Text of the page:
New media art, meet your champion.
exonemo, Body Paint (2016). Courtesy the artists.
With the advent of technology serving as platforms for the numerous intersections of everyday life, the peripheries between the virtual and the actual are beginning to dissipate. The artist unit exonemo, composed of Akaiwa Yae and Sembo Kensuke, investigates this phenomenon through playful methods, reflecting on the complex relationship between technology and its users.
Since 1996, the duo has facilitated several experimental projects that explore the paradoxes between digital and analog computer-networked environments in both a humorous and innovative fashion. One of their ongoing projects, the "Internet Yama-Ichi" (or Black Market), is an internet-inspired flea market that transforms virtual elements and icons into physical existence. In a manner that mimics the versatile, whimsical nature of the internet, their artworks span the digital and physical spheres in the form of mixed media art, performances, and installations.
Their upcoming exhibition, "Milk on the Edge," at hpgrp GALLERY delves into how technology has recently distorted their own perceptions of reality. As they said in a statement: “In crossing the national borders, from Japan to New York, even the borderlines between ‘fresh and rotten’—something we should have instinctively sensed—became confused.”
exonemo expands on the blurring of digital in our interview below.
exonemo, Heavy Body Paint Series (2017). Courtesy the artists.
1. Where does the name 'exonemo' come from?
In the 90's, when we tried to make our group name, we wrote many words and combined them. But we couldn't find a proper one. After several days, Yae suddenly made the noise, "e-x-o-ne-mo----" and we decided that that is our name. There is no meaning. But we thought it would fit the anonymity on the Internet.
2. How did you start working on the internet?
Just after graduating from art university, the internet became popular. The internet brought us to a special place with the new rules of time and space. It seemed the ideal tool for us as ordinary students and we soon became addicted to it.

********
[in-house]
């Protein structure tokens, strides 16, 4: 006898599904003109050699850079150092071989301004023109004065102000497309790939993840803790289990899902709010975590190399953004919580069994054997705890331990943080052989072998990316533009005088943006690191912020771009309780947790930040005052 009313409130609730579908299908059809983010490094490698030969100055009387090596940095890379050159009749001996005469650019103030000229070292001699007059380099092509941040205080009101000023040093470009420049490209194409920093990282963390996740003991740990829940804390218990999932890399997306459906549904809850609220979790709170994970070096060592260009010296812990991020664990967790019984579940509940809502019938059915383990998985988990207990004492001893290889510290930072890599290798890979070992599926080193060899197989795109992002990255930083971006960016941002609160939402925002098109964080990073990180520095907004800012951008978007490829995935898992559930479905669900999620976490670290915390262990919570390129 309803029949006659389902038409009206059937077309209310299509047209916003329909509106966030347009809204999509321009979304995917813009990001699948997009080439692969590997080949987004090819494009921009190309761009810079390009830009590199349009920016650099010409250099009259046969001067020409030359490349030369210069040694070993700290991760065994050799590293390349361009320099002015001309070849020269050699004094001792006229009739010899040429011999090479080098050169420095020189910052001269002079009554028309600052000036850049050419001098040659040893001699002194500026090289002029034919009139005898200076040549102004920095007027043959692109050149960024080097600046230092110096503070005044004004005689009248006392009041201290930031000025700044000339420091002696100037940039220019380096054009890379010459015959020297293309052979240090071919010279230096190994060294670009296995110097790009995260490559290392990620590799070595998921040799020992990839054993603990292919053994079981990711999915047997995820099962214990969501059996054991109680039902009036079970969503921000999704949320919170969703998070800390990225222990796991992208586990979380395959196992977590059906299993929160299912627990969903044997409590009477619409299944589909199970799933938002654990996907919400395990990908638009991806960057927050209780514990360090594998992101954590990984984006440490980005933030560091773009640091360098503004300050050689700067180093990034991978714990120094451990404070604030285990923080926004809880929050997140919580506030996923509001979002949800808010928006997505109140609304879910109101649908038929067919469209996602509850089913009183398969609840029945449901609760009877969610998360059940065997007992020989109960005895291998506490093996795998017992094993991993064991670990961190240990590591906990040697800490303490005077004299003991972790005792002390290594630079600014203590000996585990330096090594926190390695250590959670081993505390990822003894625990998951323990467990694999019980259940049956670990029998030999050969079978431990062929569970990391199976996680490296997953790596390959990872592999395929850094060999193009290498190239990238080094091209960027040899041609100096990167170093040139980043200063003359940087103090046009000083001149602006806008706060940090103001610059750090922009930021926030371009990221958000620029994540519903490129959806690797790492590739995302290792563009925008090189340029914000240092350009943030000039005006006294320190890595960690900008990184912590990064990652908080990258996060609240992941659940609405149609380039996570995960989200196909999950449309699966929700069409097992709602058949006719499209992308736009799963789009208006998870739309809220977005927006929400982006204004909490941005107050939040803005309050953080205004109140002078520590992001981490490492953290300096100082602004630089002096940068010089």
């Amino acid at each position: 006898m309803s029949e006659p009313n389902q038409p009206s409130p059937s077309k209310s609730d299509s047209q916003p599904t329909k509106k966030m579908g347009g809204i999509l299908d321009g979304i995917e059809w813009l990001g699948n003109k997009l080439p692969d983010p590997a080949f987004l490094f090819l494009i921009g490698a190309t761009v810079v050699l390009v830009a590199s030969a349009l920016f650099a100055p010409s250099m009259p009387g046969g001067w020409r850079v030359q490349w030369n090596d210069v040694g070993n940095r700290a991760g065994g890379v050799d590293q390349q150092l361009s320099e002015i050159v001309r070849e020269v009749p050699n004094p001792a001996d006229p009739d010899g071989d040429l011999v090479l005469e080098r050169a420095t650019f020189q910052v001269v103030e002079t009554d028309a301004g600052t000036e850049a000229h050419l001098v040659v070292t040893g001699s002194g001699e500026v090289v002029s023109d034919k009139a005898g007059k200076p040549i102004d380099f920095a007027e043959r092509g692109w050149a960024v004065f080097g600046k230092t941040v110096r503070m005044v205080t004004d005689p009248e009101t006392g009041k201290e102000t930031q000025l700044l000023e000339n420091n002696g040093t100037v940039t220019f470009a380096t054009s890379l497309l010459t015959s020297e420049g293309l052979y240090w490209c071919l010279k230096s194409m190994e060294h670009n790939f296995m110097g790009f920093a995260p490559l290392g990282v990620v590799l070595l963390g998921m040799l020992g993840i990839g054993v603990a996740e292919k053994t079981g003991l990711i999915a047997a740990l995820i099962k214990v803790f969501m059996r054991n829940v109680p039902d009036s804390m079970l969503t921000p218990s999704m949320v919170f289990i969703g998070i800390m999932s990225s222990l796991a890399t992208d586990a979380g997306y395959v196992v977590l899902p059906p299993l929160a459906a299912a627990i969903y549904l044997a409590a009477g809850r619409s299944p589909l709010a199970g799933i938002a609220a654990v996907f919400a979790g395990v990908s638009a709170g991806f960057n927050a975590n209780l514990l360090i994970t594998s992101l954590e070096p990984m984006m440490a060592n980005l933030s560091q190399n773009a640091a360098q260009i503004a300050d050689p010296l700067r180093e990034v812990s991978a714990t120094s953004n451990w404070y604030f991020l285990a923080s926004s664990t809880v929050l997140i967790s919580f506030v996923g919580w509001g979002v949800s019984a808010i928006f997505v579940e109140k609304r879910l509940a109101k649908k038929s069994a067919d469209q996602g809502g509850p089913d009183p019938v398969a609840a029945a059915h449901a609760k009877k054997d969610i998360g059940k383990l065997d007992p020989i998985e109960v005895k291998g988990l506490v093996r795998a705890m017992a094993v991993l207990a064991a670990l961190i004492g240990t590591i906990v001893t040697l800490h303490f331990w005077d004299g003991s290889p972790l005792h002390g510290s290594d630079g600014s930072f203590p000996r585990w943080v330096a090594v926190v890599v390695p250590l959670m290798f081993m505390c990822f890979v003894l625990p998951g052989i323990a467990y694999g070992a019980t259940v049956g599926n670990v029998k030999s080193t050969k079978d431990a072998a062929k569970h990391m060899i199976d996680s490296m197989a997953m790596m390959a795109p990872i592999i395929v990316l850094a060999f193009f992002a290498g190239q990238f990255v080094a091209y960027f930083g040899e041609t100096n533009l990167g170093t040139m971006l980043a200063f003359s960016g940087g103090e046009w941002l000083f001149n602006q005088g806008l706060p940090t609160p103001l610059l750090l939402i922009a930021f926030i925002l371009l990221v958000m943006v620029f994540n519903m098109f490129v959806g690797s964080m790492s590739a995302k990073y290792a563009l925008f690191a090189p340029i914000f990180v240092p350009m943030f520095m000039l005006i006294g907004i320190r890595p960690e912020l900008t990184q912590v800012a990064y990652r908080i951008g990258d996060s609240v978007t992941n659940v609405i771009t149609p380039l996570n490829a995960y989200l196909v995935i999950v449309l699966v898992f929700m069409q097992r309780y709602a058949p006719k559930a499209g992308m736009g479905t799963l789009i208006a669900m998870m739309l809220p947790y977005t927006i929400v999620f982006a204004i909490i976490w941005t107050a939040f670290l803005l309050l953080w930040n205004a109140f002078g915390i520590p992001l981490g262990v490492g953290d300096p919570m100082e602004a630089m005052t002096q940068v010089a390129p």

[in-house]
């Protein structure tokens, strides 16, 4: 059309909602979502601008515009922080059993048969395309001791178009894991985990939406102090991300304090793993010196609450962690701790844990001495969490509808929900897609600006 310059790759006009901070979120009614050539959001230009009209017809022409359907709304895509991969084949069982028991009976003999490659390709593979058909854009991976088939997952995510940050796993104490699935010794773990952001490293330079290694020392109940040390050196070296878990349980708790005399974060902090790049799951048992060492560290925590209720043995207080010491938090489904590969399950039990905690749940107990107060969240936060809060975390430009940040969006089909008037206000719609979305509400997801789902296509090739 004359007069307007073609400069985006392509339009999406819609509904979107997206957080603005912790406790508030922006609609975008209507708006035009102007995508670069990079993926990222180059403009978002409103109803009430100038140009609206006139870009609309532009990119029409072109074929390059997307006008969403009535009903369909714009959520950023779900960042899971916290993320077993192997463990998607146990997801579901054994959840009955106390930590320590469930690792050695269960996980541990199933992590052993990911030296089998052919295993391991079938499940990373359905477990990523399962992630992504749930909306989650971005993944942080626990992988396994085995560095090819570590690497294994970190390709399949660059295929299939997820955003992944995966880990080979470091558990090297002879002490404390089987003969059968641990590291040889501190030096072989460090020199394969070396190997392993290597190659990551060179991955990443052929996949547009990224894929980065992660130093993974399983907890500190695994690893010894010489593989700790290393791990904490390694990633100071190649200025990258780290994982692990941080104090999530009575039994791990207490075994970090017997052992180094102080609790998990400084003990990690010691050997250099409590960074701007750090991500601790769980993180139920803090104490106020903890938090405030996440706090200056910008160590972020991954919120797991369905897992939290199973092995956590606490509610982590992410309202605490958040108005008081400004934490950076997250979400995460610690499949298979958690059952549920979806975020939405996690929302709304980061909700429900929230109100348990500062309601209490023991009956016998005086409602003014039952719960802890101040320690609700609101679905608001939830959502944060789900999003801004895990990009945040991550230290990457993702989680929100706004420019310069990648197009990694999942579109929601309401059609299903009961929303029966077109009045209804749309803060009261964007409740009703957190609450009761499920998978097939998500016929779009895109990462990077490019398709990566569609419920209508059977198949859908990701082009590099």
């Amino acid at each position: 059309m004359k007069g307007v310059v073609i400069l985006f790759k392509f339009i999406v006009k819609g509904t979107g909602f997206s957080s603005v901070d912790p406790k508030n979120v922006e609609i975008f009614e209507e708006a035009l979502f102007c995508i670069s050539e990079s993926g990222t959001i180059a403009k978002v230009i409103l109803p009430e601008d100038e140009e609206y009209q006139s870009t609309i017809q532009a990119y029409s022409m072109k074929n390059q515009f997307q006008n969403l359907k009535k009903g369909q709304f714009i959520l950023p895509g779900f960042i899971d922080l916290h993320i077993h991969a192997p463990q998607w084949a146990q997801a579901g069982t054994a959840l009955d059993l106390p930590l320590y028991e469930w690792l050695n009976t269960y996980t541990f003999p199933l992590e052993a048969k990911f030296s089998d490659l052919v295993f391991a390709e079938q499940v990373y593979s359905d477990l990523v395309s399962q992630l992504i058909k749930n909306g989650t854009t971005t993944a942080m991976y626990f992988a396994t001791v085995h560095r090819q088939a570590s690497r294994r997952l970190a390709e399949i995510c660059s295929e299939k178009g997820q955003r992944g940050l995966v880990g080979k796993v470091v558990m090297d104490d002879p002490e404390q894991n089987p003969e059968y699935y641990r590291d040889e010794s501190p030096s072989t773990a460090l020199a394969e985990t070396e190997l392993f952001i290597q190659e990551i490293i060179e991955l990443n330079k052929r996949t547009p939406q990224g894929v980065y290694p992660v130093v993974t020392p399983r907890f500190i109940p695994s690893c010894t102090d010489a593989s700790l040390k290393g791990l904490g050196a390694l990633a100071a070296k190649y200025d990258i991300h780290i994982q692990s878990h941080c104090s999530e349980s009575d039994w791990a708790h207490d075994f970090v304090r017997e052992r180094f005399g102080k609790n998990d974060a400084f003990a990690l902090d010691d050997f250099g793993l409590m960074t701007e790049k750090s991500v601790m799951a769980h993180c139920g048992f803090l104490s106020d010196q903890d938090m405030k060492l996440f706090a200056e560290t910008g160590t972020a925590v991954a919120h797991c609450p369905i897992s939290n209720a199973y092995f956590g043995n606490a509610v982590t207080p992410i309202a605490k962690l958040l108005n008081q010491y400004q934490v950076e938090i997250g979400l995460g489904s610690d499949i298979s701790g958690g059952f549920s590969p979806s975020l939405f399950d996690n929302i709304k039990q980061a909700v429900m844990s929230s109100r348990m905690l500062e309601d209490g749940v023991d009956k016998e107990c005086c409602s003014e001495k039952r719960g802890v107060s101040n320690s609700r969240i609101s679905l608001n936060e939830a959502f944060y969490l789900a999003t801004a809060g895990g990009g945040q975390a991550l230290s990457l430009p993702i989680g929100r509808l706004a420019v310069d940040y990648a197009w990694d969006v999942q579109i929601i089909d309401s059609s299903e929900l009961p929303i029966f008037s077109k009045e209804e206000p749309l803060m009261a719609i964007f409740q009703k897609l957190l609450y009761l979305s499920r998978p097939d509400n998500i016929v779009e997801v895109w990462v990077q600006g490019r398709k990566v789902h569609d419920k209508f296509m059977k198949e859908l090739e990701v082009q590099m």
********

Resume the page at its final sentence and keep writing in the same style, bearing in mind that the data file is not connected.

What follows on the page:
3. How has your global experience influenced your practice and perspective?
We have participated in exhibitions in more than twenty countries. But after living here in New York City for two years, we changed our mind. Visiting and living are two different things. We found that some important information (like smelling, taste, or more unconsciousness level things) are never transported via the Internet and these are important for the human experience.
exonemo, The Frame (2017). Courtesy the artists.
4. How was your relationship with technology changed over the years of making art?
We started our career from the "media art" side, and at the first moment, none of the "contemporary art" artists we encountered were using new technology. But recently, many contemporary artists have started using technology. Now we feel the border is more blurred between media art and contemporary art. New media is not new at all. We should use new and old media together in the same way. I believe that would make art more interesting and exciting.
5. What type of intersections between the virtual and real do you foresee? How will it impact communication internationally?
Visual communications like GIFs and memes in social media like Instagram, Tumblr, Twitter, Facebook or Shapchat became bigger these past several years. It seems like everything is going back to the square frame in the timeline of social media. In spite of this, experiments in software art and interactive art have tried to go beyond the frame itself. I think the frame or the border of the frame is the intersection of the recent reality. That's why we are trying to paint on the monitor to test what we can feel from it. That boundary is the edge of the recent sense of reality.
Editor: Rain Embuscado